1. Do what’s before you with excellence. When you don’t know what your goals are or what your vision in life is, the last thing you should do is nothing.
Instead, do what’s before you with excellence. That is often the path to identifying what you should be doing, or at least opening up opportunities that will help you find greater clarity.
Related to this is doing what you most enjoy as well. You might say, “That’s the problem; I don’t know what I want to do.” And, of course, you might not know on a macro scale. But you do know which activities are most enjoyable to you. As long as those are things that make a contribution, keep doing those (or start doing them) and see where it takes you.
As part of this, be willing to move forward imperfectly. You learn by trying things and making mistakes. As with everything, so with mistakes: make excellent mistakes. Make mistakes of forward motion, not mistakes of sloth. Try things, be bold, and see what happens.
2. Take steps for fundamental reasons, not instrumental reasons. Doing something for fundamental reasons means doing something because you love it in itself. Doing something for instrumental reasons means you are doing it because of where it might lead, even though you don’t necessarily enjoy it in itself.
Don’t take a step you are not going to enjoy simply because you think it will open up a door to something you do enjoy. It seldom works this way.
Keep choosing what you enjoy most and are best at, and let that guide your path.
3. Care about who as much as what. When there are several different types of activities you enjoy, pay special attention to what type of people you like to work with and be around. Some of my best decisions are decisions I made because they enabled me to join forces with quality people who love the Lord, whom I respect, and who make me a better person. When you aren’t sure what to do, the next best thing is to navigate your course on account of who you want to be with.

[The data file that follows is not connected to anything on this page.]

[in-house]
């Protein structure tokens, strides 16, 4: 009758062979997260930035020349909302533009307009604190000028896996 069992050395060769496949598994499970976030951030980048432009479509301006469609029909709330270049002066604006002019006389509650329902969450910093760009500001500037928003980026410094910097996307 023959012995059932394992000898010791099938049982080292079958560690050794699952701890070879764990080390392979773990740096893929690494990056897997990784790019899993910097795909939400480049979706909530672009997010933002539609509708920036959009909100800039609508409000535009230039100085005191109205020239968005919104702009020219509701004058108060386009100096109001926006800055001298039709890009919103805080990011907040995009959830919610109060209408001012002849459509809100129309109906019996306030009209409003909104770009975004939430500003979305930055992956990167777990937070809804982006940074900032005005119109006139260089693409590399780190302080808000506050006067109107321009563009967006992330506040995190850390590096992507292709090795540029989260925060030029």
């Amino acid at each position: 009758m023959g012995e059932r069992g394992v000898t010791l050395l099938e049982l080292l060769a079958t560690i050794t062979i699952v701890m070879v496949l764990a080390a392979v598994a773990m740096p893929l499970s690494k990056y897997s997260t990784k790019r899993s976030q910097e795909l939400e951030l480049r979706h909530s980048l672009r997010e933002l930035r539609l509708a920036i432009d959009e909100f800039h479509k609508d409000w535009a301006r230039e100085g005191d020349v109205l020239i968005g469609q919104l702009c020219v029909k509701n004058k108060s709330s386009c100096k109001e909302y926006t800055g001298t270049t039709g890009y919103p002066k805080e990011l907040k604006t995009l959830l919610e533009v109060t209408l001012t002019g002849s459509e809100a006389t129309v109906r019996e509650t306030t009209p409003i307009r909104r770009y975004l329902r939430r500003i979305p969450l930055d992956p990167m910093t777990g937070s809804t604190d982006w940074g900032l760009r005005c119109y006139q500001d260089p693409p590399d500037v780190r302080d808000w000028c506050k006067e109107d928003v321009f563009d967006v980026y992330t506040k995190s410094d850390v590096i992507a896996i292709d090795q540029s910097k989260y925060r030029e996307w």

Notice that my point here is not to follow the crowd or seek the approval of others. I’m talking about being integrated with people who make you a better person, not seeking popularity or trying to feel good about yourself. “Whoever walks with the wise becomes wise, but the companion of fools will suffer harm” (Prov. 13:20).
4. Increase your opportunity stream. Learn, network, and do things. The more you do these things, the more you increase your opportunity stream. And to make this work, you have to be open to surprise. Put yourself in the path of surprise and unplanned opportunities, and then seize them.
5. Read inspiring books and biographies, and watch inspiring movies. Developing your vision is just as much a right-brain, creative, imaginative activity as it is a left-brain activity. To help tap into this, read biographies and books that encourage you to do hard things and dream big dreams for God and the good of the world. This is also one of the overlooked benefits of watching movies. We can find inspiration in the visual presentation of stories with a hero who overcomes massive obstacles for the sake of a great cause.
6. Stay faithful in prayer! Don’t just try to figure things out on your own. As with all planning, involve God and make him the center (Prov. 16:3). You are not the captain of your ship. God determines what happens to you and where your ship goes, and he is a good God who looks out for you and is eager to make your life count for his glory and his people’s good. This is always true, but if you take it for granted by not involving him in thinking through your plans and pleading with him in prayer, the course you are on will suffer: “You do not have, because you do not ask” (James 4:2).
7. Take action and commit. Get involved in the world of work, get a job that is challenging and calls on the best of you, and live your life. Don’t be aimless, even while seeking to discover your chief aim in life. Do something. Not something to bide the time, but something meaningful, and you will discover your life goal on that course.
— Matt Perman, adapted from the new expanded edition of What’s Best Next: How the Gospel Transforms the Way You Get Things Done, now in softcover.
How to Use This Book
Productivity isn’t just about getting more things done; it’s about getting the right things done. Matt Perman’s What’s Best Next will help you identify and accomplish the things that make a difference. Theologian Wayne Grudem says What’s Best Next is “A refreshing, lively, remarkably insightful, deeply God-centered approach to productivity. I kept taking notes about ideas that I wanted to implement in my own life.”